Old commuting idea gains a new following

Lokana Keli'ikoa-Pua
Lokana Keli'ikoa-Pua

By Leland Kim - bio | email

HONOLULU (KHNL) - As gas prices continue to climb, Hawaii drivers continue to look for more ways to cut commuting costs.  Those who drive in from the leeward coast are some of the hardest hit at the pump, but an old idea is gaining a new following.

Most of us know all too well how congested the H-1 is, especially during rush hour traffic.  One way to combat that is with the Hawaii Vanpool Program, which has been around for 14 years.  But recently, it's seen a steady increase, and more people are expected to join as gas prices continue to climb.

Lokana Keli'ikoa-Pua is a pioneer of sorts.  She's been vanpooling for 12 years, way before record gas prices forced commuters to rethink their driving habits.

"I live in Waianae, and we're talking a lot of miles," she said.  "And with the vanpool, it offers you a shared rider, where you have shared cost."

The monthly cost for a vanpool van is $385.  If you have seven riders, that's only $55 per person, plus the shared cost of paying for gas.

And the vanpool service pays for insurance and the cost to maintain the van.  That means insurance and maintenance costs are included with the monthly fee. That translates to more money in your pocket.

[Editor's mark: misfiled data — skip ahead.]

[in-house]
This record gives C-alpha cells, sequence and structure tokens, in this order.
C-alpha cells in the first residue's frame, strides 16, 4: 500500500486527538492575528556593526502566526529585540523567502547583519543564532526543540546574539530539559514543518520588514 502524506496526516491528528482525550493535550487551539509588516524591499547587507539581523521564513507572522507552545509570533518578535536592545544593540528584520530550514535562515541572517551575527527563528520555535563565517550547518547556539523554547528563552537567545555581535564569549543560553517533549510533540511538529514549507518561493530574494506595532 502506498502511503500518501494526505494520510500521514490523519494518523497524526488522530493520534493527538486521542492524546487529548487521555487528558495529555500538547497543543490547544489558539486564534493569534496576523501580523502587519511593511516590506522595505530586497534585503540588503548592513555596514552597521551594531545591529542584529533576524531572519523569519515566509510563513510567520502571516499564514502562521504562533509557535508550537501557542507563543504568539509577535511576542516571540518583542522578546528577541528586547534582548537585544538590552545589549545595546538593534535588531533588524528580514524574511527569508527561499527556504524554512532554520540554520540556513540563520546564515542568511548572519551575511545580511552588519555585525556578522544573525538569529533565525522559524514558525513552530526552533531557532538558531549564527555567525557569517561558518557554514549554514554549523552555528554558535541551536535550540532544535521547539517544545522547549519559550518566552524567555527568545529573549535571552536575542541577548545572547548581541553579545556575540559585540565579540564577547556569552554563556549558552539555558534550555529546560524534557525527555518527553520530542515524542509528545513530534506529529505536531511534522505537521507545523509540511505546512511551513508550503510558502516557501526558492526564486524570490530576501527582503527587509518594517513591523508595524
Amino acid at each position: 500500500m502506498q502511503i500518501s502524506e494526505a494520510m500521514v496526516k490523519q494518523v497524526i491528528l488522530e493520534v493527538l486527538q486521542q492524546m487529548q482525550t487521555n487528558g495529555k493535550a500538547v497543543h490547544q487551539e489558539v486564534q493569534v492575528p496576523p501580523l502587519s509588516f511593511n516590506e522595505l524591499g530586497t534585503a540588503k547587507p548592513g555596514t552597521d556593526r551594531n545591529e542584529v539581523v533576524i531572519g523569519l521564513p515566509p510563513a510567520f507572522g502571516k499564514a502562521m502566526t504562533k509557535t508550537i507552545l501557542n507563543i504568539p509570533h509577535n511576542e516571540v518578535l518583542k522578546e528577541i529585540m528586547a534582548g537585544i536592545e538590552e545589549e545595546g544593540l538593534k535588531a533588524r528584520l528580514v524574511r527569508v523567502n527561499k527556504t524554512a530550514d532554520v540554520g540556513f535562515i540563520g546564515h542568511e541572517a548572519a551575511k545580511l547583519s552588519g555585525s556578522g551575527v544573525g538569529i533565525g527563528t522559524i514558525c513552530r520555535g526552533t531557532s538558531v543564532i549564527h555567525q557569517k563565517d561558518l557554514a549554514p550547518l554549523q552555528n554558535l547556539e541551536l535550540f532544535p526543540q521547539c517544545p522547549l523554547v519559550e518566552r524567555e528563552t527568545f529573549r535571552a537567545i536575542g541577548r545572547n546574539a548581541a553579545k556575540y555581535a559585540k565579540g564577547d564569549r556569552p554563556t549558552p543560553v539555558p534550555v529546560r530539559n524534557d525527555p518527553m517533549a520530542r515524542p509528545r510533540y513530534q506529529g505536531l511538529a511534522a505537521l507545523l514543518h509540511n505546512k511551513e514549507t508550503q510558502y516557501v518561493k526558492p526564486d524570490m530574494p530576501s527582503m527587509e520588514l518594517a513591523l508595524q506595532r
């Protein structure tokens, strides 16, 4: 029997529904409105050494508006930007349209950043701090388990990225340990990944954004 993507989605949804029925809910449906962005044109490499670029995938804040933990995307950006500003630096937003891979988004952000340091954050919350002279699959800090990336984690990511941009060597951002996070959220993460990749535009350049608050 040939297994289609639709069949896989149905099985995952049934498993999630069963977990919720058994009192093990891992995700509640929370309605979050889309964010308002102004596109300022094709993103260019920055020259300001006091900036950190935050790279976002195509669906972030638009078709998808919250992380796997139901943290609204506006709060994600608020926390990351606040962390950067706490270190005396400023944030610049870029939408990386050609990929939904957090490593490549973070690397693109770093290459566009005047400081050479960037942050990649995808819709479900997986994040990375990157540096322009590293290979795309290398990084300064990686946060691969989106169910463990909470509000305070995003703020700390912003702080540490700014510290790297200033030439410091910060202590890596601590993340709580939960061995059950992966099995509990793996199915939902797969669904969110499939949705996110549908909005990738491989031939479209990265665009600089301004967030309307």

As an average driver, you could save between $500 to $1,000 a month on car-related expenses.  The vanpool service has seen greater interest, adding more than 300 participants in the past nine months.

And as the Department of Transportation changes its zipper lane occupancy from two to three people, van pool ridership is expected to increase.

"I think it will impact it greatly," said Vicki Harris, the vanpool executive director.  "You got people who now say, 'Gee, the only way I can get in the fast lane, I'm going to change my habits.'"

Changing habits to save time and money.

"But as they find with the high escalating gas costs, they may start reconsidering, giving up some luxuries for the ability of just riding in, sleeping, reading, or whatever," said Keli'ikoa-Pua.  "They're not behind the wheel anymore. They don't have to be frustrated with traffic anymore."

"How much less expensive could it be?" asked Harris.  "Please consider it. It's like putting a vacation in your pocket."

The interest in vanpooling is so great, 15 people are waiting for vans right now.  Vanpool ridership is up to 1,600 riders statewide.

To learn more about it, click here or the link on this page.  Vanpool Hawaii can also be reached at 596-VANS (or 596-8267).